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Apr 17, 2012
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India's Hypercity to be cautious on store expansion plans

By
Reuters
Published
Apr 17, 2012

MUMBAI - India's Hypercity, the hypermarket arm of retailer Shoppers Stop, is scaling down its store rollouts and tweaking the product mix to include high-margin goods in an effort to achieve break even faster.


Hypercity's store in Malad / Photo: Hypercity

"We would like to have a medium-sized business but it has to be a profitable business. Our idea is not to build huge scale," Mark Ashman, chief executive of Hypercity, told Reuters.

Hypercity contributes 30 percent to the overall consolidated revenue of Shoppers Stop.

Most organised food and grocery retailers in India are yet to turn profitable as they operate with high costs and compete on razor-thin margins.

They compete with the neighbourhood mom-and-pop stores, where most Indians buy groceries because they are convenient and give credit.

Hypercity plans to open 2 hypermarkets in Mumbai in the current fiscal year that began in April from three last year and will invest 80-85 million rupees per store.

It also plans to roll out new stores in the geographies it is currently present in.

"It will not just help us cut down on our logistics cost but also on advertising spends," Ashman said.

Hypercity currently has 12 hypermarkets in India. It expects to be nearing store level profitability soon and hopes to achieve overall profitability by 2014/15, Ashman said.

Shoppers Stop is open to exploring tie-up opportunities with Asian retailers for its hypercity format depending on the government's policy on multi-brand retail, he said.

In December 2011, India suspended plans to open its $450 billion supermarket sector to foreign firms, backtracking from one of its boldest reforms in years.

"We are not in any urgent need to get a foreign partner but we source a large number of products from Asia like home, sports, toys from China," Ashman said.

The company, which typically opens 50,000-70,000 square feet stores, is also looking to open smaller-sized supermarkets.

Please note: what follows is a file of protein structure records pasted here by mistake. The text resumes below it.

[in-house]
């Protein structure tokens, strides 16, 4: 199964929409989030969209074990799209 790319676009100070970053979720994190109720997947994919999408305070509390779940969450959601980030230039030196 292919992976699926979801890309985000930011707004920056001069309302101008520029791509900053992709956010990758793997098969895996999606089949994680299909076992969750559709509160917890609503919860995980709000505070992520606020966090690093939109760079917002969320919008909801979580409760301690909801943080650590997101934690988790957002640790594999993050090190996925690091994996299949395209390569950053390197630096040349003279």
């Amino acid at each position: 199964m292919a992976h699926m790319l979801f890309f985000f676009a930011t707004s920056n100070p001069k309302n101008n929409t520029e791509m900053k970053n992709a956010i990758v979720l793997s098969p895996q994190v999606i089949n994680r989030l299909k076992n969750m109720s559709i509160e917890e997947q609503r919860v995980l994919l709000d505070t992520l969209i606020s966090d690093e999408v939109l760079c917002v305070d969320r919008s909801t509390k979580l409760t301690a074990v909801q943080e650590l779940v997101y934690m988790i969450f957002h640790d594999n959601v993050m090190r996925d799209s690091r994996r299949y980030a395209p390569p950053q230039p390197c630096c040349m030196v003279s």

The smaller stores will have a size of 25,000-30,000 square feet due to high real estate costs.

Hypercity is also looking at consignment-based sourcing deals where the retailer pays for the goods only after completion of sales and unsold items are returned to the supplier.

The absence of external funding in the form of foreign direct investment, slowdown in retail sales in an already low margin business is pushing Indian food and grocery multi-brand retailers to re-think their expansion plans.

"If foreign direct investment is allowed, the appetite for expansion for us would certainly be higher," Ashman said.

The hypermarket retailer is also planning to increase the share of high margin apparel products in its stores as food and grocery products offer thin margins, Ashman said.

"We plan to take up the share of apparel products in our stores from 8 percent currently to 10 percent this year and 12 percent the following year," he said.

Hypercity plans to bring down revenues from its electronics products to 15 percent from 17 percent currently.

Categories like apparel and home offer margins of about 35 percent, while food offers 18 percent and electronics around 11 percent.

At 3.01 p.m., Shoppers Stop shares, which the market values at $578 million, were trading 1.65 percent up at 364.2 rupees in a positive Mumbai market.

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